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Still on that breast enamor'd let me lie,
Still drink delicious poison from thy eye,
Pant on thy lip, and to thy heart be press'd :
Give all thou canst—and let me dream the rest.
Ah, no! instruct me other joys to prize;
With other beauties charm my partial eyes ;
Full in my view set all the bright abode,
And make my soul quit Abelard for God.

Ah, think at least thy flock deserves thy care,
Plants of thy hand, and children of thy prayer;
From the false world in early youth they fled, 131
By thee to mountains, wilds, and deserts led.
You raised these hallow'd walls; the desert

And paradise was open'd in the wild.
No weeping orphan saw his father's stores
Our shrines irradiate, or emblaze the floors ;
No silver saints, by dying misers given,
Here bribed the rage of ill-requited Heaven;
But such plain roofs as piety could raise,
And only vocal with the Maker's praise. 140
In these lone walls, (their days' eternal bound)
These moss-grown domes with spiry turrets

Where awful arches make a noon-day night,
And the dim windows shed a solemn light;
Thy eyes diffused a reconciling ray,

145 And gleams of glory brighten'd all the day. But now no face divine contentment wears; "Tis all blank sadness or continual tears.


give me the happiness of your presence by your words, in which you are so affluent: how shall I expect to find you liberal in reality, if in words I find you penurious ?'

See how the force of others' prayers I try;
O pious fraud of amorous charity !

But why should I on others' prayers depend?
Come thou, my father, brother, husband, friend!
Ah, let thy handmaid, sister, daughter, move,
And all those tender names in one, thy love !
The darksome pines, that, o'er yon rocks reclined,
Wave high, and murmur to the hollow wind ; 156
The wandering streams that shine between the

hills, The grots that echo to the tinkling rills, The dying gales that pant upon the trees, The lakes that quiver to the curling breeze;- 160 No more these scenes my meditation aid, Or lull to rest the visionary maid. But o'er the twilight groves and dusky caves, Long sounding isles, and intermingled graves, Black Melancholy sits, and round her throws 165 A death-like silence and a dread repose : Her gloomy presence saddens all the scene, Shades every flower, and darkens every green, Deepens the murmur of the falling floods, And breathes a browner horror on the woods. 170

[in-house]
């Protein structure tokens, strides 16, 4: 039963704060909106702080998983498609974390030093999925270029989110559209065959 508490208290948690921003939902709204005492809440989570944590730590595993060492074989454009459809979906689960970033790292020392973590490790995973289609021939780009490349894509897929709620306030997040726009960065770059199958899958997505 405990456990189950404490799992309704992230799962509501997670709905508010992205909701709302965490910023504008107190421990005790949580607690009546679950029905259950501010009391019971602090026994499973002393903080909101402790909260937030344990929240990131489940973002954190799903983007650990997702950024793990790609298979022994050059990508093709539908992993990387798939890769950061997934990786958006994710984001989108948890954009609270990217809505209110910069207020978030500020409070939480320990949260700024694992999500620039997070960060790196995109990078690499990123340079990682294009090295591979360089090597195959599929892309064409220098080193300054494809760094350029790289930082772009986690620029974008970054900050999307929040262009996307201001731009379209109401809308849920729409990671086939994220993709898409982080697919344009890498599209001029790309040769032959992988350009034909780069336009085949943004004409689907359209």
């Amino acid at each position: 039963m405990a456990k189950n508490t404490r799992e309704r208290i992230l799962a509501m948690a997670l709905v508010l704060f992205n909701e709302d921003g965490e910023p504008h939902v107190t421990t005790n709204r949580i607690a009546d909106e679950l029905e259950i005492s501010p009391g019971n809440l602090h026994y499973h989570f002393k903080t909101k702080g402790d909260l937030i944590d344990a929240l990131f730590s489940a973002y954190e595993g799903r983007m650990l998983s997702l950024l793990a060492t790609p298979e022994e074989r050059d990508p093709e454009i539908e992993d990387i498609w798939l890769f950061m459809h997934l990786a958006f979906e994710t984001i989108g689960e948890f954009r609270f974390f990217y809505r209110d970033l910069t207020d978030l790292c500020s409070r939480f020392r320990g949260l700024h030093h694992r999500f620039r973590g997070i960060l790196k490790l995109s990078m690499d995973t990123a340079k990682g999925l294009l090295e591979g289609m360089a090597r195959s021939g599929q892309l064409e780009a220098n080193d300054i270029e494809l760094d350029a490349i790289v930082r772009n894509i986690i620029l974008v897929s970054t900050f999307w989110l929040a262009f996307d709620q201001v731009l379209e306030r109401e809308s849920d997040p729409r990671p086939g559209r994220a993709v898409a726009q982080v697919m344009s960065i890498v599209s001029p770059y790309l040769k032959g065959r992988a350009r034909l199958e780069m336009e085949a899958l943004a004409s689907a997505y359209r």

Yet here for ever, ever must I stay ; Sad proof how well a lover can obey ! Death, only death, can break the lasting chain ; And here, ev'n then, shall my cold dust remain ; Here all its frailties, all its flames resign;

175 And wait till ’tis no sin to mix with thine.

Ah, wretch ! believed the spouse of God in vain, Confess'd within the slave of love and man! Assist me, Heaven! but whence arose that prayer? Sprung it from piety or from despair ?




Ev'n here, where frozen chastity retires,
Love finds an altar for forbidden fires.
I ought to grieve, but cannot what I ought;
I mourn the lover, not lament the fault;
I view my crime, but kindle at the view;
Repent old pleasures, and solicit new;
Now turn'd to heaven, I weep my past offence;
Now think of thee, and curse my innocence.
Of all affliction taught a lover yet,
'Tis sure the hardest science to forget!
How shall I lose the sin, yet keep the sense ?
And love the offender, yet detest the offence ?
How the dear object from the crime remove?
Or how distinguish penitence from love?
Unequal task! a passion to resign,

For hearts so touch'd, so pierced, so lost as mine.
Ere such a soul regains its peaceful state,
How often must it love, how often hate !
How often hope, despair, resent, regret,